The US Congressional-executive Commission on China heard from four witnesses at a hearing on Hong Kong’s autonomy on Thursday.
Former colonial Hong Kong governor Chris Patten, democracy icon and barrister Martin Lee, activist and Demosisto Secretary-General Joshua Wong, bookseller Lam Wing-kee and writer Ellen Bork gave testimony.
I was born less than a year before the handover of Hong Kong from the U.K. to China in 1997. I am 20 years old now. At the same time, the Hong Kong government is preparing its 20th handover anniversary celebration. July 1 will be the first time Xi Jinping visits Hong Kong as the Chinese President.
To pave the way for that, we now face massive political prosecution, while the government intends to disqualify democratically-elected lawmakers in the opposition camp, including the core Umbrella Movement student leader Nathan Law, who was elected last year as the youngest ever legislator at age 23. Unfortunately, Hong Kong remains far from a democracy after the Umbrella Movement.
Some people may think it is failure because we can’t achieve the goal of universal suffrage but I am here to tell you today that we the spirit of the movement is in the heart of Hong Kong people. That’s why I have been trying to gather more support at the international level by strengthening our collaboration around the world.
I am glad to see the reintroduction of the Hong Kong Human Rights and Democracy Act by Senators Rubio, Cotton and Cardin. Bipartisan support for the bill proves that protecting Hong Kong’s freedoms and autonomy can be—and ought to be—a consensus across the political spectrum. The legislation ensures those who have participated in non-violent assembly in Hong Kong would not be denied American visas on the basis of their criminal records.
Alex Chow, who is in the audience this morning, is another core Umbrella Movement student leader. He was found guilty last July for participating in unlawful assembly, sentenced to three weeks of imprisonment with one year of suspension. Because of Alex’s criminal record, he has faced significant barrier in obtaining a British student visa last year for his master’s studies in London. He was recently accepted for Ph.D. studies at U.C. Berkeley this coming August, which means he will soon apply for a U.S. student visa. I cannot stress the importance of this legislation for many of those like Alex, who may potentially face difficulties entering free countries.
China’s suppression against us is helped by its growing regional domination. Last year, I was invited by top Thai universities, but was not allowed to enter the country and locked up for 12 hours in a detentoin cell. My requests to contact a lawyer or at least notify my family in Hong Kong were both rejected. I was very worried to be the next Gui Min Hai, one of the five booksellers abducted from Thailand to China. Luckily I was finally released, but the Thai government later said that I would be forever banned to enter the country, as requested by China.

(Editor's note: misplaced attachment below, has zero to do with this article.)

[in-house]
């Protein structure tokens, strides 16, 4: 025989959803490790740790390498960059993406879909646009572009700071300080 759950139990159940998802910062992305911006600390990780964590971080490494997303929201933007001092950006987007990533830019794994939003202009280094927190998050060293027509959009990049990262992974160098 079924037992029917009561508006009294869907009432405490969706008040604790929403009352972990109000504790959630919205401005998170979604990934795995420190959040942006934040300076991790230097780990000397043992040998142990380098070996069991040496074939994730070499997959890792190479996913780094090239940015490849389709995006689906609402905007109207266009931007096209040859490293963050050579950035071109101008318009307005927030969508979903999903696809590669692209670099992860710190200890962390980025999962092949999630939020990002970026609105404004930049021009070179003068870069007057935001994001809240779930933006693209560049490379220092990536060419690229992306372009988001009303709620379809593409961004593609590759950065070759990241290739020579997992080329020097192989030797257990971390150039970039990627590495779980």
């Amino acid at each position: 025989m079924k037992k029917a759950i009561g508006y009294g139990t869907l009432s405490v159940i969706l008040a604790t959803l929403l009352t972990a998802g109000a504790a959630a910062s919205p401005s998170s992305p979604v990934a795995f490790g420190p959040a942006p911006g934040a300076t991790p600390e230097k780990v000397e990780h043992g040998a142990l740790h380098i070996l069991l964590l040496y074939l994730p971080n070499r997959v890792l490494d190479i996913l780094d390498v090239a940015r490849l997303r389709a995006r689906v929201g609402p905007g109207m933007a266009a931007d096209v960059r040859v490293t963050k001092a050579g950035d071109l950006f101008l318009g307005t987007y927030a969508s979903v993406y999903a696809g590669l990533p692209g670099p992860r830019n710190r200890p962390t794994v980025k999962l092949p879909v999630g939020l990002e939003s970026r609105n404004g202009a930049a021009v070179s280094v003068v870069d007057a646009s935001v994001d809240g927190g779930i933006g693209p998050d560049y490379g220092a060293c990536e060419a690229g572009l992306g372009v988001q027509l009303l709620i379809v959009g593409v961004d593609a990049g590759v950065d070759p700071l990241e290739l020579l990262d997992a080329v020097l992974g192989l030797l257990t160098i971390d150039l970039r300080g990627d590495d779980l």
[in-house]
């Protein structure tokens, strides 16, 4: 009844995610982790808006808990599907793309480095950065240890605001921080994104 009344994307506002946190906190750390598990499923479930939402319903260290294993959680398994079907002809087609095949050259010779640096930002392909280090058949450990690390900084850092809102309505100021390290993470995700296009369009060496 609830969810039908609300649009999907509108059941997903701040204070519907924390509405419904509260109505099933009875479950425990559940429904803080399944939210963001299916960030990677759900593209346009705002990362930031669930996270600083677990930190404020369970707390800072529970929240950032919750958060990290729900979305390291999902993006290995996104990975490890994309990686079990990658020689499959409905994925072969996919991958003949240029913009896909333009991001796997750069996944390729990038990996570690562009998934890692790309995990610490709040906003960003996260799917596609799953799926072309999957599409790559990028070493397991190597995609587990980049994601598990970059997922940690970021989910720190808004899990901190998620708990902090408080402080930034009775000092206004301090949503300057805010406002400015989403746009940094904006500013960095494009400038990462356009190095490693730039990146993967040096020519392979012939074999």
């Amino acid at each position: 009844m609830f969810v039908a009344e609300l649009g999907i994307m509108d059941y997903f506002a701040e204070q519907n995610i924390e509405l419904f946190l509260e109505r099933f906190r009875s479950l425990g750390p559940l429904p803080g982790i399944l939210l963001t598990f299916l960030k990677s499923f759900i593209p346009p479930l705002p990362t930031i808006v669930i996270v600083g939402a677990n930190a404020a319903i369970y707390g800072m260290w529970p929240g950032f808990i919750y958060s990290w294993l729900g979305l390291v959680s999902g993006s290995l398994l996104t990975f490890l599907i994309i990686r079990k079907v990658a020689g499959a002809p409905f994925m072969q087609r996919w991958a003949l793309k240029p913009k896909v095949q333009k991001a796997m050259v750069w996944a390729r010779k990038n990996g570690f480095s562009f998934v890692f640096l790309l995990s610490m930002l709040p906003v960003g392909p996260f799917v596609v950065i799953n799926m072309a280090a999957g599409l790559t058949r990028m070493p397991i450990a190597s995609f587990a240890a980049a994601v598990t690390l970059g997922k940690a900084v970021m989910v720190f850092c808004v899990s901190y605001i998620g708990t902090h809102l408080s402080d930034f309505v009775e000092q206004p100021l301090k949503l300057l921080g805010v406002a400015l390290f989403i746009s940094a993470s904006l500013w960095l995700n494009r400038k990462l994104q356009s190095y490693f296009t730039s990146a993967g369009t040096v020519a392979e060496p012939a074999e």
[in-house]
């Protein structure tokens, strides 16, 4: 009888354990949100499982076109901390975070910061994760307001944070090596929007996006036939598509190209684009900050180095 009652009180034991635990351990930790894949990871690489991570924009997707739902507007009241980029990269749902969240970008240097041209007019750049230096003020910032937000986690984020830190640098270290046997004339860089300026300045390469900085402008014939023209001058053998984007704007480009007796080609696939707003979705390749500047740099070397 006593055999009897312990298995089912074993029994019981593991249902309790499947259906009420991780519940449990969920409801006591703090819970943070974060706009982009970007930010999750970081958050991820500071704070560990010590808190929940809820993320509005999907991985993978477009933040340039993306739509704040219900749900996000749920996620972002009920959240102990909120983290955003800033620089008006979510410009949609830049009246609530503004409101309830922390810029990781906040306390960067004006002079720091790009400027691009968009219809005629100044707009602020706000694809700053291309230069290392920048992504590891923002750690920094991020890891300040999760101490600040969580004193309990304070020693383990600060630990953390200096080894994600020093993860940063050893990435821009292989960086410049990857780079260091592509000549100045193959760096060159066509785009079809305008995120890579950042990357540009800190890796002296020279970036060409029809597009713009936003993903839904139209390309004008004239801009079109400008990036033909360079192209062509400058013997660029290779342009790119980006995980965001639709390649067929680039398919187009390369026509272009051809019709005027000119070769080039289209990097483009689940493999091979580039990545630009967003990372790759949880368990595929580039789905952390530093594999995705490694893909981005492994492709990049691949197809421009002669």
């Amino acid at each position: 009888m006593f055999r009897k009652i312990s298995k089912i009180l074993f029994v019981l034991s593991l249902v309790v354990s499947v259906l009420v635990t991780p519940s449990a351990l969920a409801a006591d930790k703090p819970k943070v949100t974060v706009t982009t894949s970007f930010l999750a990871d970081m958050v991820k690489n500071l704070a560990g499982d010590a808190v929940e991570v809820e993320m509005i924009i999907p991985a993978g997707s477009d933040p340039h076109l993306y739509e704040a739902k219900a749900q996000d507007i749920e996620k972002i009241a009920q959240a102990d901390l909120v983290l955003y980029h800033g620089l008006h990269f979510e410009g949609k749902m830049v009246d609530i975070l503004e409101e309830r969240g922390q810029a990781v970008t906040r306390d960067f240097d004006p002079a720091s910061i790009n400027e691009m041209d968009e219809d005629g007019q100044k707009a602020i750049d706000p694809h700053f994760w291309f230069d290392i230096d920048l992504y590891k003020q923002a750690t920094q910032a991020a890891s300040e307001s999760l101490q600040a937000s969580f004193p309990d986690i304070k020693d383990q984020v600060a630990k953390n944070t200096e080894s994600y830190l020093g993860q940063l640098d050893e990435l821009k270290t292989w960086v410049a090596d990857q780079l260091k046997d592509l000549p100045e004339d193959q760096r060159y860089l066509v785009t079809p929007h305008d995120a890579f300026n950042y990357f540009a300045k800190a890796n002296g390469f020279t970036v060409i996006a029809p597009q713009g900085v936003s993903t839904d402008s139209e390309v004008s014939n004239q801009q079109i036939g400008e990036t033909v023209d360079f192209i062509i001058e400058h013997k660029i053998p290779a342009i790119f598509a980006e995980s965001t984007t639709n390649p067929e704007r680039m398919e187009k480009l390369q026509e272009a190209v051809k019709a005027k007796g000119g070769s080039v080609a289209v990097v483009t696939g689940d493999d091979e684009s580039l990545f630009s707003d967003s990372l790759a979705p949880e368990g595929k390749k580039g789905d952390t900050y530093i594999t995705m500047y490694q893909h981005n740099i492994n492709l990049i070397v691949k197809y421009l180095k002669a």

If passed, the proposed legislation will place human rights and democracy at the center of future American policy toward Hong Kong. It will send a strong signal to Beijing that as a world leader, the U.S. believes it is just as important to protect political freedom in Hong Kong as it is to protect economic freedom.
The support of the proposed legislation is also in the American interests. Hong Kong is home to around 85,000 U.S. citizens and 1,400 U.S. companies.
Two-way U.S.-Hong Kong trade was around $42 billion last year. Most American media outlets, including CNN, the Wall Street Journal, and TIME Magazine establish their Asian offices in Hong Kong.
These are all evidence that despite all the difficulties it is facing, Hong Kong remains the freest city under Chinese administration.
In conclusion, I hope democrats and republicans alike can work together to defend the fundamental human rights values they share, which Hong Kongers will continue to fight hard against Communist Regime for the day will come for us with democracy and exercise our right of self-determination.
I started my fight for democracy six years ago when I was 14. The Father of Hong Kong’s Democracy, Martin Lee, is turning 79 years old this year, after four decades of struggle. I wonder, if I come to the age of 79, will I be able to see democracy?
My aspiration, and our generation’s challenge is to ensure that Hong Kong continues as a beacon of human right and freedom for China and the world.
To sum up, today the authoritarian regime are dominating our future, but the day will come when we decide the future of Hong Kong. No matter what happens to the protest movement, we will reclaim the democracy that belongs to us, because time is on our side.